I knew that if she were taken home, she would probably die of meningitis. Was death with love preferable to life with love and suffering? At that time, society's attitudes toward the child with Down Syndrome were changing; the prevailing sentiment now was that if the child had an intestinal blockage she should be operated on, with or without parental permission, and then either taken home by the family, put up for adoption, or placed in foster care. I wondered whether Faiths case was similar, and I worried about my obligations both to her and to her family. My paternalistic bent was to do everything possible to give her the best life available, to close the back and embark on the multiple medical procedures, recognizing that she faced a lifetime of medical complications. She would likely be of normal intelligence and thus aware of her condition. Yet the family was apparently making its decision out of love and compassion, not because they wanted to avoid caring for a disabled child. They wanted to give Faith their best care, and then leave the outcome to higher powers. I decided that it was not my role to interfere, even if it meant a higher probability of Faith's dying. I let them take her home and asked to see her in the clinic in a month.
When Faith returned for the four-week visit, she had been well cared for. Her back had largely healed, but she also had all of the clinical signs of meningitis. I explained to the parents that we had two choices: to hospitalize her and treat her with antibiotics, or to pretend not to recognize the infection and let them take her home to die. Again, after a long discussion, they convinced me of the validity of their choice to leave the outcome in God's hands, and Faith went home.
Three weeks later, the family returned to the clinic because Faith was vomiting and not feeding. Her meningitis seemed to have resolved on its own, but she had now developed hydrocephalus, which if left untreated would certainly kill her, although possibly not for months, even years. A minor operation to place a shunt and siphon off the fluid could control the hydrocephalus. I explained to the parents that if Faith were to survive, she should survive in the best condition possible. She should have her back repaired so it would be less disfiguring; she should begin to have orthopedic procedures on her legs so that they would be as straight as possible. She should have her bladder and kidneys evaluated and treated, if necessary, to avoid permanent damage. At this point, Faiths family agreed to treatment. From their perspective, God had shown His wisdom and had not allowed Faith to die. He would want her to be the best she could be. We performed the shunt.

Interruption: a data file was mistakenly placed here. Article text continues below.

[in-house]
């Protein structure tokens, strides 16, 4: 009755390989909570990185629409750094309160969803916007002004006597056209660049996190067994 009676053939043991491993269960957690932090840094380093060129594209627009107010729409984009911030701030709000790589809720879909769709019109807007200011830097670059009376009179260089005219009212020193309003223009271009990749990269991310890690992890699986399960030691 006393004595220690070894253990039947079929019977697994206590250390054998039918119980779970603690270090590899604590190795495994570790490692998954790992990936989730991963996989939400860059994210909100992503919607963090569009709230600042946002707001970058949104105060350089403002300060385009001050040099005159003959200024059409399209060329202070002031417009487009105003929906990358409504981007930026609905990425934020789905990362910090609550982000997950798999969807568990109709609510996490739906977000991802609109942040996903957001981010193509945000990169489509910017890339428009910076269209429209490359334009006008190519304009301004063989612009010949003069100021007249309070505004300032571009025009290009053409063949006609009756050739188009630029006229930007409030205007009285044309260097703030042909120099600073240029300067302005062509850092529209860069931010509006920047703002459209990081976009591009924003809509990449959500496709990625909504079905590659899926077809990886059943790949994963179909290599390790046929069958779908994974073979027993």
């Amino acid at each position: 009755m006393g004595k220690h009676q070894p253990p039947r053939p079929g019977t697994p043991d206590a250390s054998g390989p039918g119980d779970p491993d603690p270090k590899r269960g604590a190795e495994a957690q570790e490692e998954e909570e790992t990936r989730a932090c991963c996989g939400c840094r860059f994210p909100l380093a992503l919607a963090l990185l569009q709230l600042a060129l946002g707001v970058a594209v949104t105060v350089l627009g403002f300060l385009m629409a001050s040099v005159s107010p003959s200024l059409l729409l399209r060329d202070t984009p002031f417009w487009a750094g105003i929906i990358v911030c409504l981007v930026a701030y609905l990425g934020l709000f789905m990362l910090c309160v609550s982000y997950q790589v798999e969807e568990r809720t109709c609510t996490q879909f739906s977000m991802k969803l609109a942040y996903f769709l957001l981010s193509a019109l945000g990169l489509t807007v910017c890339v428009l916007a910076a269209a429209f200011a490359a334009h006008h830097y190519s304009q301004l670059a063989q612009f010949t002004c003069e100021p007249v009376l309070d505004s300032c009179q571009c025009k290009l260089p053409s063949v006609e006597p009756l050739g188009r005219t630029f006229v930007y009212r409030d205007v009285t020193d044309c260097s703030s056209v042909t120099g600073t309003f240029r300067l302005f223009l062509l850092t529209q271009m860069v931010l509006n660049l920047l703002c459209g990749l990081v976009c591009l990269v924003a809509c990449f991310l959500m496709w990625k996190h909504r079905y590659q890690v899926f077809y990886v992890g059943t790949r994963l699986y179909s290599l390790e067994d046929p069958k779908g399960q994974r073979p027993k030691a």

As a teen she was beautiful, walking with crutches, seemingly happy, but somewhat slow mentally. I lost track of her when she outgrew pediatrics, but I have recently reviewed her medical history. Over the ensuing twenty years, she has had many hospitalizations, many shunt revisions, and many bed sores requiring plastic surgery. She has had repeated renal infections, and one kidney has been removed. In short, she has endured a grueling medical history.
In retrospect, Faiths case has been a lesson in humility several times over. It was, to some degree, a lesson in medical humility: she did well even when the family rejected some of my recommendations for treatment. Thinking about these decisions was also an early lesson in moral humility, as I found it necessary to accede to the family's views about how she ought to be treated. Thinking about the outcomes of these decisions has provided yet another lesson in moral humility. When Faith was a teen, she appeared to be doing well, even without receiving as much care as I had recommended. But at this point in her life, perhaps she feels differently, and I wonder what she and her family would say now about the quality of her life. On the basis of her medical history alone, anyway, I am not sure that the decisions we made back then were right.